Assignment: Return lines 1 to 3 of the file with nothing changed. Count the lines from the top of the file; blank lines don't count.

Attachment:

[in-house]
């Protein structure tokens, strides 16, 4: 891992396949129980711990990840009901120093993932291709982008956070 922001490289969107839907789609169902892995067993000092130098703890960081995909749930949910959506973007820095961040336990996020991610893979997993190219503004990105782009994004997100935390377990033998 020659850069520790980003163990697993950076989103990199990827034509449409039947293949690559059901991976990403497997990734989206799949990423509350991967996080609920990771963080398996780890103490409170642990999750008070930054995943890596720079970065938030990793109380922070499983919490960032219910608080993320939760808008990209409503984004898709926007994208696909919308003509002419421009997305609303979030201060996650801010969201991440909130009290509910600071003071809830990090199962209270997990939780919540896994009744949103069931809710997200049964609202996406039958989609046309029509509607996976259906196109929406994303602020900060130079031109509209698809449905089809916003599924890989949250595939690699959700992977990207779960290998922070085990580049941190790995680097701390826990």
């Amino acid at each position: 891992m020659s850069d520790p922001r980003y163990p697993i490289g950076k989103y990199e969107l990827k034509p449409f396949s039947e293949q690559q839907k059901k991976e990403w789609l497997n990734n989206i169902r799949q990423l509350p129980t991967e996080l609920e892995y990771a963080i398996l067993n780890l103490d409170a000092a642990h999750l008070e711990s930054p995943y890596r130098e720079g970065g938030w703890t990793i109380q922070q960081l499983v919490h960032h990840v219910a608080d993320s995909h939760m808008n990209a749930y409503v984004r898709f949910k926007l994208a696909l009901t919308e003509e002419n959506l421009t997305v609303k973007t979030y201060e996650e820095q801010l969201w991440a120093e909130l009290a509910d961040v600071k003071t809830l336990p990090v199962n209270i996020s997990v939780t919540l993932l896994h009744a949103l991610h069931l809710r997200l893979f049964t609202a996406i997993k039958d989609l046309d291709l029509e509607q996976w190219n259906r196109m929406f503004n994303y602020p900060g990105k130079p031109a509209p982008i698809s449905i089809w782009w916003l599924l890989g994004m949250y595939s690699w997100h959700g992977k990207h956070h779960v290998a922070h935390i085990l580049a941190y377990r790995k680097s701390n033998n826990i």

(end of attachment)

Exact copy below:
[in-house]
């Protein structure tokens, strides 16, 4: 891992396949129980711990990840009901120093993932291709982008956070 922001490289969107839907789609169902892995067993000092130098703890960081995909749930949910959506973007820095961040336990996020991610893979997993190219503004990105782009994004997100935390377990033998 020659850069520790980003163990697993950076989103990199990827034509449409039947293949690559059901991976990403497997990734989206799949990423509350991967996080609920990771963080398996780890103490409170642990999750008070930054995943890596720079970065938030990793109380922070499983919490960032219910608080993320939760808008990209409503984004898709926007994208696909919308003509002419421009997305609303979030201060996650801010969201991440909130009290509910600071003071809830990090199962209270997990939780919540896994009744949103069931809710997200049964609202996406039958989609046309029509509607996976259906196109929406994303602020900060130079031109509209698809449905089809916003599924890989949250595939690699959700992977990207779960290998922070085990580049941190790995680097701390826990």
């Amino acid at each position: 891992m020659s850069d520790p922001r980003y163990p697993i490289g950076k989103y990199e969107l990827k034509p449409f396949s039947e293949q690559q839907k059901k991976e990403w789609l497997n990734n989206i169902r799949q990423l509350p129980t991967e996080l609920e892995y990771a963080i398996l067993n780890l103490d409170a000092a642990h999750l008070e711990s930054p995943y890596r130098e720079g970065g938030w703890t990793i109380q922070q960081l499983v919490h960032h990840v219910a608080d993320s995909h939760m808008n990209a749930y409503v984004r898709f949910k926007l994208a696909l009901t919308e003509e002419n959506l421009t997305v609303k973007t979030y201060e996650e820095q801010l969201w991440a120093e909130l009290a509910d961040v600071k003071t809830l336990p990090v199962n209270i996020s997990v939780t919540l993932l896994h009744a949103l991610h069931l809710r997200l893979f049964t609202a996406i997993k039958d989609l046309d291709l029509e509607q996976w190219n259906r196109m929406f503004n994303y602020p900060g990105k130079p031109a509209p982008i698809s449905i089809w782009w916003l599924l890989g994004m949250y595939s690699w997100h959700g992977k990207h956070h779960v290998a922070h935390i085990l580049a941190y377990r790995k680097s701390n033998n826990i």